So far, 2020 has been a year like no other for sports industry. The current crisis has thrown our industry into disarray and there is no question that we are going to see fundamental changes to our coveted sports industry for better and for worse in the coming future. While we cannot predict the future, it is likely that the after-effects of COVID are going to stretch out for a number of years. On the positive side, we have seen in recent times and especially in economic adversity that sports business has a proven ability to be reasonably recession resilient due to it’s position in society and providing thrills, escapism and happiness in testing times.
So, if you are planning the start of your career or looking for a new career focus, the sports industry could possibly be one of the best sectors to enter right now, based on its ability to manage itself through a crisis. The question is, how should you approach your career in the world of sports as a graduate, seasoned professional or as someone with experience and expertise in another industry during these challenging times?
Some sport organisations have continued to hire talent throughout the crisis, but many have implemented hiring freezes and similar while they navigate these uncertain times and it has been a difficult time to look for opportunities. Now with the mist somewhat rising, the jobs market is starting to pick up again and more organisations are on the lookout for new talent to fill opened positions and build their futures in the new reality.
Scan the industry and take any opportunity to get your foot in the door. If you are new to the business of sport, try and secure an internship or placement. Through these opportunities you will broaden your acquired theoretical knowledge, gain experience in different professional environments, expand your networking and define the professional sectors that are most related to your interests and skills (for example: sport sponsorship, communications, data analytics or perhaps event management etc.)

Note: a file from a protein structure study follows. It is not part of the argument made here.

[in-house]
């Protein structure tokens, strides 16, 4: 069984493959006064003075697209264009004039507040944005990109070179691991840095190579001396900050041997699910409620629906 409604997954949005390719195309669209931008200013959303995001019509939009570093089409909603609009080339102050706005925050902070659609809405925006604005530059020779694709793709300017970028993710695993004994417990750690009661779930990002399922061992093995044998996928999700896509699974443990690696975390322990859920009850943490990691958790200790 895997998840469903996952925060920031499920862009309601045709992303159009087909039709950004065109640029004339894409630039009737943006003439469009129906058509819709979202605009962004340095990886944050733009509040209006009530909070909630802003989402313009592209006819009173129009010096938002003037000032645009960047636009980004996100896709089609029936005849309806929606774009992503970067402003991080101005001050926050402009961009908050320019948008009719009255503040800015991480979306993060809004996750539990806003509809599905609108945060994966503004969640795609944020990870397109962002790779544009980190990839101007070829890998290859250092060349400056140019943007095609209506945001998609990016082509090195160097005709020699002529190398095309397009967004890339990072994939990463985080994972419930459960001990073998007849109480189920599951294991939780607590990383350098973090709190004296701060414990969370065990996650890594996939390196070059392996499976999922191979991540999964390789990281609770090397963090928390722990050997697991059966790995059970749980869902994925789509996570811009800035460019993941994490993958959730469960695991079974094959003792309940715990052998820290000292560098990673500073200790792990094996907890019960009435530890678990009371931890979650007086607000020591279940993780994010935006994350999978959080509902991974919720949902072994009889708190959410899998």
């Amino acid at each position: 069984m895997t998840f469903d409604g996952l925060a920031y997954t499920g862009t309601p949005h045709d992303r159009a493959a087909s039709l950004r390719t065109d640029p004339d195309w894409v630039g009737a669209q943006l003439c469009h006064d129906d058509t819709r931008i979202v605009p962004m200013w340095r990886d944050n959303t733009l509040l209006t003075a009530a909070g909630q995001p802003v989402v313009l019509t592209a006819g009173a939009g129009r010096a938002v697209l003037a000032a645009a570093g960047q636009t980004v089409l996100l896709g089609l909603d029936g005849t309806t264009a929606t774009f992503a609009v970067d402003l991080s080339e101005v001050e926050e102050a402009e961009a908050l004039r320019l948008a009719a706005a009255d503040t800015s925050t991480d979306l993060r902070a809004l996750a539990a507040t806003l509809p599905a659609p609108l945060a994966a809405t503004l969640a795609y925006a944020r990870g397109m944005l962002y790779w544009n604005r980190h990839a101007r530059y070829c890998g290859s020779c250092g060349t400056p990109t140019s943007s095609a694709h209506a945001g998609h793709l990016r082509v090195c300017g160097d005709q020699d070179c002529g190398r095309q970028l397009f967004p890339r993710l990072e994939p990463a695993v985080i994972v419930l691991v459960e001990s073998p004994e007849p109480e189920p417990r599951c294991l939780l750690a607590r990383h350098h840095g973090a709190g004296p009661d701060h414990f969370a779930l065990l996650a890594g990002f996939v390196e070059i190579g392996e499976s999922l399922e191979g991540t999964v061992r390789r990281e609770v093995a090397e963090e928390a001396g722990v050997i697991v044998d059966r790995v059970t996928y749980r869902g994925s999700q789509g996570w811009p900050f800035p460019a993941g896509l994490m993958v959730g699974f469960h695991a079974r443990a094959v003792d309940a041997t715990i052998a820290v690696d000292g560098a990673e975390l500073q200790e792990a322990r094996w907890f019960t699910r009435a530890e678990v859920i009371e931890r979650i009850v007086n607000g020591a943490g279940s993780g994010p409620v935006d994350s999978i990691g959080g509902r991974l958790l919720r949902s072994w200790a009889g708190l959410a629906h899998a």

In addition, you should evaluate what skill sets you have and where this best positions you in the marketplace to understand the opportunities you should focus on going for. Is your core competency in content creation, sales, marketing, or project management? Maybe you have gained additional skills during lockdown that could open new professional sectors for you in the future? Narrowing your search in an organised, tactical manner will certainly help your chances of landing an opportunity.
As a result of the interruption to live sport, Two Circles estimates that in 2020 the global sports industry will generate $61.6bn less than projected before the Covid-19 outbreak. In addition, Goldman Sachs projects the global economy to not reach its pre-pandemic path before the end of next year. Therefore, kick starting your career in the sports industry with your dream position right now maybe more difficult to attain as the world of sports rehabilitates itself. Your approach should be to think long term and create a roadmap that navigates you through smaller steps towards your bigger goal that you will reach in the future. The sports industry will get back on it’s feet and you will see significant opportunities in the long term if you manage to effectively navigate the now.